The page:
to consult with an EEO counselor within the time required after an alleged act of discrimination
constitutes grounds for dismissing the employee’s civil action for failure to exhaust
administrative remedies. Zografov v. Veterans Admin. Med. Ctr., 779 F.2d 967, 968-69 (4th
It is undisputed that the global settlement agreement was signed by all parties on 6 June
2016. Plaintiff’s amended complaint does not assert that she contacted an EEO counselor within
45 days of the effective date of the settlement agreement or that she pursued a discrimination
claim with the EEO prior to filing the amended complaint. Because a failure by the plaintiff to
exhaust administrative remedies concerning an ADA claim deprives the court of subject matter
jurisdiction over the claim, Davis, 180 F.3d at 628 n.3, plaintiff’s discrimination claim relating to
the 2016 global settlement agreement must be dismissed for lack of subject matter jurisdiction.
See also Steele v. Schafer, 535 F.3d 689, 693 (D.C. Cir. 2008) (stating that “a court may not
consider a discrimination claim that has not been exhausted”).
2. Failure to State a Claim
Defendants argue that plaintiff’s amended complaint now cures the deficiencies that the
court previously held prevented it from ruling on the merits of both the res judicata defense and
the accord and satisfaction defense. (Defs.’ Supp. Mem., DE #57, at 9.) Defendants therefore
move for dismissal of plaintiff’s claims for breach of contract, disability discrimination, violation
of EEOC guidelines, and intentional infliction of emotional distress on the ground that these
claims are barred by prior accord and satisfaction and res judicata. (Defs.’ Mem., DE # 57, at
a. Accord and Satisfaction
The affirmative defense of accord and satisfaction is a “method of discharging and
terminating an existing right and constitutes a perfect defense in an action for enforcement of the
previous claim.” ABB Daimler-Benz Transp., Inc. v. National R.R. Passenger Corp., 14 F.
Supp. 2d 75, 93 (D.C. Cir. 1998) (citation omitted). The Fourth Circuit has held that
“compromise and settlement . . . is a subset of the larger class of ‘accord and satisfaction.’”
Piver v. Pender Cty. Bd. of Educ., 835 F.2d 1076, 1083 n.3 (4th Cir. 1987). In order to establish
the affirmative defense of accord and satisfaction, a defendant must prove three elements: (1) a
bona fide dispute between the parties; (2) a mutual agreement between the parties to accept
something other than what is due to resolve the dispute; and (3) a performance by the parties of
that agreement. Parker v. Prudential Ins. Co. of Am., 900 F.2d 772, 776 (4th Cir. 1990) (citation
omitted). The burden of proof is on the party asserting the defense to prove that all the elements
that constitute a valid accord and satisfaction have been met. Id. at 777.
In her amended complaint, plaintiff alleges that “the Global Negotiated Settlement
Agreement signed on 6-6-2016 by Plaintiff was done due [to] Defendants realizing the FMLA &
Breach of Contract Lawsuit I had against them.” (Am. Compl., DE # 55, at 4.) Plaintiff further
alleges that the settlement negotiations resulted in an agreement to settle her claims against the
Army for $130,000 and an approval of her disability retirement. (Id. at 5.) While plaintiff
acknowledges that she and her EEO representative signed the global settlement agreement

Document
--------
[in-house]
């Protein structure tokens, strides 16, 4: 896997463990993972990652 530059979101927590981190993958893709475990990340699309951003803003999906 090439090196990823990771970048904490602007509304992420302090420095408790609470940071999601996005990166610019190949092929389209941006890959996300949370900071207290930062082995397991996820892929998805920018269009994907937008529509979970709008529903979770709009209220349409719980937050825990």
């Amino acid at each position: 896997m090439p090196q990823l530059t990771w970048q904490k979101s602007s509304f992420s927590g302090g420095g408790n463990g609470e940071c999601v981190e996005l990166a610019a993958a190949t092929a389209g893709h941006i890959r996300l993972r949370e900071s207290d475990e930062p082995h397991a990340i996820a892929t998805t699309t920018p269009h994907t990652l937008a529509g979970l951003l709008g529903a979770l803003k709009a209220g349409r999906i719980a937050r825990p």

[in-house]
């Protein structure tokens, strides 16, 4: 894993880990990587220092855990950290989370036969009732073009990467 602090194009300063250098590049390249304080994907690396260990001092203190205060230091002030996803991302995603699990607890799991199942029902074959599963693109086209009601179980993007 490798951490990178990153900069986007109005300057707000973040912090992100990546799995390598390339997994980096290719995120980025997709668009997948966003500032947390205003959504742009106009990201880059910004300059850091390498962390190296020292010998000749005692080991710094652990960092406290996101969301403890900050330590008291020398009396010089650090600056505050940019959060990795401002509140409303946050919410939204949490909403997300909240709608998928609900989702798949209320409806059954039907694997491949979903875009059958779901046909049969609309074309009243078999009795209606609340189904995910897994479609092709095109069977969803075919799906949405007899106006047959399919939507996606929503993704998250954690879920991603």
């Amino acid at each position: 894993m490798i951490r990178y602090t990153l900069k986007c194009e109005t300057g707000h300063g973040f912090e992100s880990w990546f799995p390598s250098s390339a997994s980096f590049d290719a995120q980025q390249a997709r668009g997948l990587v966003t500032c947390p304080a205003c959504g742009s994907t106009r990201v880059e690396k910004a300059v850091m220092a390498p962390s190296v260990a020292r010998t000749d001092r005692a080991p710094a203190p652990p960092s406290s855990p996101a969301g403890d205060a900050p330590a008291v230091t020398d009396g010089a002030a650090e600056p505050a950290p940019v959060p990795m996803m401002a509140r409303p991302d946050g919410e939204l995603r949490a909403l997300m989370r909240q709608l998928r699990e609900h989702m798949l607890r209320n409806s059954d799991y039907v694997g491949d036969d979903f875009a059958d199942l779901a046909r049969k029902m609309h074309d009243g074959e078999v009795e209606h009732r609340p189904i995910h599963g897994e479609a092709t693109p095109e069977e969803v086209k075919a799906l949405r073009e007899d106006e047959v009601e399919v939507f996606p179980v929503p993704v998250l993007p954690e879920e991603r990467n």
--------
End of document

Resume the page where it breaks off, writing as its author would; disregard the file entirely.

resolving her claims against the Army, she now contends that there is no accord and satisfaction
because “[she] had no intent of dismissing the lawsuit” and “[she] was not aware there was no
law against further litigation involving the Breach of Contract.” (Pl.’s Resp., DE # 59, at 3.)
Here, plaintiff’s own allegations in the amended complaint belie her argument that she
did not knowingly enter into the settlement. The amended complaint states that plaintiff had
previous experience with a settlement with the Army, signed the global settlement agreement on
the advice of her EEO representative, and rejected the Army’s initial offer of $75,000 because
she wanted additional damages. (Am. Compl., DE # 55, at 4-5.) These allegations establish that
plaintiff knowingly and voluntarily entered into a settlement agreement resolving her FMLA and
breach of contract claims. See Cassiday v. Greenhorne & O’Mara, Inc., 220 F. Supp. 2d 488,
493 (D. Md. Aug. 6, 2002) (noting that a court must consider the totality of the circumstances in
determining whether an employee made a knowing and voluntary waiver of federal employment
discrimination claims, including factors such as the employee’s ability to negotiate the terms of
the release, the employee’s education and business experience, the waiver’s consideration, and
whether the employee had the advice of counsel). Because the face of the amended complaint
establishes that the settlement agreement constituted a valid accord and satisfaction of plaintiff’s
claims for breach of contract and violation of the FMLA, the court is barred from considering a
later lawsuit on the same claims. Consequently, plaintiff’s claim for breach of contract in the
amended complaint will be dismissed.
b. Res Judicata
Defendants further argue that plaintiff’s remaining claims for disability discrimination,
violation of EEOC guidelines, and intentional infliction of emotional distress are subject to
dismissal based upon res judicata. (Defs.’ Supp. Mem., DE # 57, at 14.) “Under the doctrine of
res judicata, a ‘final judgment on the merits bars further claims by parties or their privies based
on the same cause of action.’” Andrews v. Daw, 201 F.3d 521, 524 (quoting Montana v. United